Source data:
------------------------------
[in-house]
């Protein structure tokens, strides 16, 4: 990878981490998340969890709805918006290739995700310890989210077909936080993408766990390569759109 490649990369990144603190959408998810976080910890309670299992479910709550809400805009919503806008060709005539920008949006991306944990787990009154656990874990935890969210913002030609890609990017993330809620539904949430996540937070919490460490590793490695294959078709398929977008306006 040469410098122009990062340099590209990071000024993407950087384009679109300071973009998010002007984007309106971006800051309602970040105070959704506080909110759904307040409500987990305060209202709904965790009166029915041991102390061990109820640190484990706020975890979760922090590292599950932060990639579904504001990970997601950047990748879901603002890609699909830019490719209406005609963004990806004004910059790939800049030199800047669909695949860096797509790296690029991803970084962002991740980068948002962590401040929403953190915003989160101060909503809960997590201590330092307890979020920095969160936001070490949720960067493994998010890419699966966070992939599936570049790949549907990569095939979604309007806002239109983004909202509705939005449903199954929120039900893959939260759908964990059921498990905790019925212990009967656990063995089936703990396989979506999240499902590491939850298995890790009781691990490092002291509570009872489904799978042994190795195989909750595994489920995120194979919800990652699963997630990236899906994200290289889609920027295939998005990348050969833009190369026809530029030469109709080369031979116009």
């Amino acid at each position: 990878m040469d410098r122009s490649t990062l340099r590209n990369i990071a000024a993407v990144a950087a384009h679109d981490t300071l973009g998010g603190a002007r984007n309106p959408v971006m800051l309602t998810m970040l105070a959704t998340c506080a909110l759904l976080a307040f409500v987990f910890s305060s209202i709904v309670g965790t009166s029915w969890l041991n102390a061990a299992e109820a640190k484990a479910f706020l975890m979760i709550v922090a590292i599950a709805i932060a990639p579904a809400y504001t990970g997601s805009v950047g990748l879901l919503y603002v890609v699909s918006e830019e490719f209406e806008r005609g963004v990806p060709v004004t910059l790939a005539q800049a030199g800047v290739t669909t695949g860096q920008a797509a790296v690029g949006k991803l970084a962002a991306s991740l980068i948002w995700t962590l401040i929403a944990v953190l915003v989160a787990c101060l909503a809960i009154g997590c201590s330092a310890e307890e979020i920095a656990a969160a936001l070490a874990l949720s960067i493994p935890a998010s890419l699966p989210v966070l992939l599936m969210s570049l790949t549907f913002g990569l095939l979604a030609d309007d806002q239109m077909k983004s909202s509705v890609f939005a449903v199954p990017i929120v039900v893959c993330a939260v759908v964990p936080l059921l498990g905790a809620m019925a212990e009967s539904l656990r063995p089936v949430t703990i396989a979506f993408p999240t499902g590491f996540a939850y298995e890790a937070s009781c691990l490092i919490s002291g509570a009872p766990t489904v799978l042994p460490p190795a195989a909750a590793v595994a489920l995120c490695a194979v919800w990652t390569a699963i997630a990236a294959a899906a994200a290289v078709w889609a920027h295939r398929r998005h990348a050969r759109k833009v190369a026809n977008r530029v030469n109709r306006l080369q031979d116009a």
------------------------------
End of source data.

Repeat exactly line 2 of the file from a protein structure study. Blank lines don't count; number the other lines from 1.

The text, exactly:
């Protein structure tokens, strides 16, 4: 990878981490998340969890709805918006290739995700310890989210077909936080993408766990390569759109 490649990369990144603190959408998810976080910890309670299992479910709550809400805009919503806008060709005539920008949006991306944990787990009154656990874990935890969210913002030609890609990017993330809620539904949430996540937070919490460490590793490695294959078709398929977008306006 040469410098122009990062340099590209990071000024993407950087384009679109300071973009998010002007984007309106971006800051309602970040105070959704506080909110759904307040409500987990305060209202709904965790009166029915041991102390061990109820640190484990706020975890979760922090590292599950932060990639579904504001990970997601950047990748879901603002890609699909830019490719209406005609963004990806004004910059790939800049030199800047669909695949860096797509790296690029991803970084962002991740980068948002962590401040929403953190915003989160101060909503809960997590201590330092307890979020920095969160936001070490949720960067493994998010890419699966966070992939599936570049790949549907990569095939979604309007806002239109983004909202509705939005449903199954929120039900893959939260759908964990059921498990905790019925212990009967656990063995089936703990396989979506999240499902590491939850298995890790009781691990490092002291509570009872489904799978042994190795195989909750595994489920995120194979919800990652699963997630990236899906994200290289889609920027295939998005990348050969833009190369026809530029030469109709080369031979116009």